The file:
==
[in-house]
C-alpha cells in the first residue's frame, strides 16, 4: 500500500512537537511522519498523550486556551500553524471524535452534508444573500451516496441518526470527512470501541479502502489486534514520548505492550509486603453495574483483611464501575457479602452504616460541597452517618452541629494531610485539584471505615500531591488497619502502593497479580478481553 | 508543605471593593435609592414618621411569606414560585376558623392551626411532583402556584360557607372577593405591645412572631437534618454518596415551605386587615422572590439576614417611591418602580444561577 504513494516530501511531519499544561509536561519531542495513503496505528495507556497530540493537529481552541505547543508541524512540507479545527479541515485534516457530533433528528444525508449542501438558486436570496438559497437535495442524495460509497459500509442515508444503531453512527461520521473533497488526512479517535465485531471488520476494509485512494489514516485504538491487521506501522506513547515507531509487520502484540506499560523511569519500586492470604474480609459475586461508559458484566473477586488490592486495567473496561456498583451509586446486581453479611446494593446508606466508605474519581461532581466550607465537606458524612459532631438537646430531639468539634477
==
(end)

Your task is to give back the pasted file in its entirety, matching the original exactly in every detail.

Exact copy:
[in-house]
C-alpha cells in the first residue's frame, strides 16, 4: 500500500512537537511522519498523550486556551500553524471524535452534508444573500451516496441518526470527512470501541479502502489486534514520548505492550509486603453495574483483611464501575457479602452504616460541597452517618452541629494531610485539584471505615500531591488497619502502593497479580478481553 | 508543605471593593435609592414618621411569606414560585376558623392551626411532583402556584360557607372577593405591645412572631437534618454518596415551605386587615422572590439576614417611591418602580444561577 504513494516530501511531519499544561509536561519531542495513503496505528495507556497530540493537529481552541505547543508541524512540507479545527479541515485534516457530533433528528444525508449542501438558486436570496438559497437535495442524495460509497459500509442515508444503531453512527461520521473533497488526512479517535465485531471488520476494509485512494489514516485504538491487521506501522506513547515507531509487520502484540506499560523511569519500586492470604474480609459475586461508559458484566473477586488490592486495567473496561456498583451509586446486581453479611446494593446508606466508605474519581461532581466550607465537606458524612459532631438537646430531639468539634477